is a species of gall midge
that creates rosette galls on roses found in the central plains of North America.
The species was first described in 1908 by Ephraim Porter Felt
from a collection made in Aweme
, Manitoba, Canada. The holotype
, an adult male, is in the collection of the New York State Museum
The midge causes galls to form on the terminal buds of native roses (Rosa
spp.) The galls are tightly packed leafy rosettes with a central cavity.
The genus name 'Rabdophaga' is formed from two greek roots; rhabdos- meaning a rod or staffand -phaga meaning 'eater' In older references the genus name is spelled 'Rhabdophaga'.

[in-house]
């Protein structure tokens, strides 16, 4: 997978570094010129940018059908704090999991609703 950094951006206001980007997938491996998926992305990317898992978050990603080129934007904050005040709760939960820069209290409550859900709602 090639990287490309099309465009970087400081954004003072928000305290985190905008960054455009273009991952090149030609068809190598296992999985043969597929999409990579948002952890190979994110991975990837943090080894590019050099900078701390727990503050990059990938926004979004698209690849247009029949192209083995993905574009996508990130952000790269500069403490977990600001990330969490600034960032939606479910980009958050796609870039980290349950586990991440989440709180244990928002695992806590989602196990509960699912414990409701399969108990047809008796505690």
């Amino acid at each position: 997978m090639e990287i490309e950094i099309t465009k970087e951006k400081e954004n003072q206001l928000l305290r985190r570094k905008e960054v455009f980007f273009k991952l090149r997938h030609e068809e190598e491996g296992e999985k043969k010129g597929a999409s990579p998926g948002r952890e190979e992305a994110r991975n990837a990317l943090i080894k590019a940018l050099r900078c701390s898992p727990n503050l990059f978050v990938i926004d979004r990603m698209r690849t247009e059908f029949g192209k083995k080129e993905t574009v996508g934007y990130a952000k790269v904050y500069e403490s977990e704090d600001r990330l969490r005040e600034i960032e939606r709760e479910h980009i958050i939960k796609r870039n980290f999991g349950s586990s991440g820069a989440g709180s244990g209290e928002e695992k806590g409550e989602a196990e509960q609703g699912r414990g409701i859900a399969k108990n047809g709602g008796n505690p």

The specific name 'rosacea' refers to the genus of plants that are the hosts of the midge.
As gall midges are one of the most diverse yet least known group of the true flies, a taxonomic revision of the world fauna of this group is in process . In 2014, it was proposed that Rhadophaga rosacea be placed in Dasineura
, a broadly defined polyphyletic
genus of gall midges, as Dasineura rosacea. Both Radophaga and Dasineura are within the Tribe Dasineurini, a group of plant feeders that share several physical similarities.